Other objects, features and advantages of the present invention will become apparent upon the study of the following detailed description taken in conjunction with the FIGURE illustrating a preferred embodiment of the invention.
The drawing shows the best mode of the invention.
Nitrogen gas acting as a carrier for solvent vapor to be recovered is introduced into lower portion 1 of tower 2 via pipe 3. A reservoir of chilled liquid solvent 4 is contained within the lower portion of the tower. The chilled solvent is transported to the upper portion 6 of the tower by means of piping 7 and 8 and pump 9. The chilled solvent thereafter flows downwardly by virtue of gravity through distribution trays 11 and packing 12, where it condenses the upwardly flowing vapor passing through packing 12. The condensed solvent is thereafter accumulated at the lower portion 4 until it overflows through overflow pipe 13 which enables recovery of the solvent. The above mentioned heat exchanger is eliminated by introducing liquid nitrogen well below the surface of the solvent reservoir by means of pipe section 14. Because the chilled solvent is much warmer than the liquid nitrogen, the nitrogen immediately boils, chills the solvent, and produces particles of ice within the solvent reservoir. However, due to the considerable resulting turbulence, the ice is broken up to the extent that it is readily pumped through pump 9 and is transported to the upper portion of the tower. Valve 16 is employed to control the flow rate of the liquid nitrogen introduced into the solvent reservoir. However, the flow rate need not be maintained within the relatively narrow limits previously required in connection with the use of the heat exchanger. Optionally, a portion of the liquid solvent may be pumped back through valve 18 to produce further turbulence in the liquid reservoir. Additionally, or in the alternative, a stirring device may be employed to maintain turbulence. Demister 19 is preferably employed at the top of the tower. The boiling nitrogen within the solvent reservoir and the nitrogen employed as a carrier for the solvent vapor introduced by piping 3 is recovered at the top of the tower via pipe 21.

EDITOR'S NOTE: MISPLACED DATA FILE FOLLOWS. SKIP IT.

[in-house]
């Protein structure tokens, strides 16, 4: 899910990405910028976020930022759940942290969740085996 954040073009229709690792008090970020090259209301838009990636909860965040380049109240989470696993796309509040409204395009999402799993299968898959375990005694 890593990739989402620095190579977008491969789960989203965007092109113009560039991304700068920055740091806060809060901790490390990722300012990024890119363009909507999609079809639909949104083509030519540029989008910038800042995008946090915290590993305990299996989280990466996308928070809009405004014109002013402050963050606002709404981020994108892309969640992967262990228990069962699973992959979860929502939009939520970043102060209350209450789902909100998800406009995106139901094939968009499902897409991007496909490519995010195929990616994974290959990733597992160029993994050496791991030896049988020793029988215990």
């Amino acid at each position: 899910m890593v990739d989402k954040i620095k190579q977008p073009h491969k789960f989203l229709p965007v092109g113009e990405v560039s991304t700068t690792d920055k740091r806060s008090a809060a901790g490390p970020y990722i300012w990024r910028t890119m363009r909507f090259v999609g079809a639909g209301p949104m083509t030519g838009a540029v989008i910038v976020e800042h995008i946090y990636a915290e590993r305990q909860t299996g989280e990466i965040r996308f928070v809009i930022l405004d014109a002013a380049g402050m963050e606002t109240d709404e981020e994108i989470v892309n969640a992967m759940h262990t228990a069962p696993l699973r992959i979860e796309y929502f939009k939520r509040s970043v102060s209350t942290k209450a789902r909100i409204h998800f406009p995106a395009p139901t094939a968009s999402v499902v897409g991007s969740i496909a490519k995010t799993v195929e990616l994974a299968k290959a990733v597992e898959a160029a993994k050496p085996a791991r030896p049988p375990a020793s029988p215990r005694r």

A production prototype of the above mentioned apparatus was constructed by the inventor, and is now successfully in operation. The tower has a height of 6 feet.
It may also be feasible to direct a stream of liquid nitrogen at the liquid reservoir from above the surface thereof. However, it is believed that this procedure would create a problem due to the nitrogen freezing at the exit orifice of a pipe or a spray head positioned above the surface of the solvent reservoir.
It is also within the scope of the invention to employ other liquified gases such as cryogen.
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|Jul 14, 1987||REMI||Maintenance fee reminder mailed|
|Dec 13, 1987||LAPS||Lapse for failure to pay maintenance fees|
|Mar 1, 1988||FP||Expired due to failure to pay maintenance fee|
Effective date: 19871213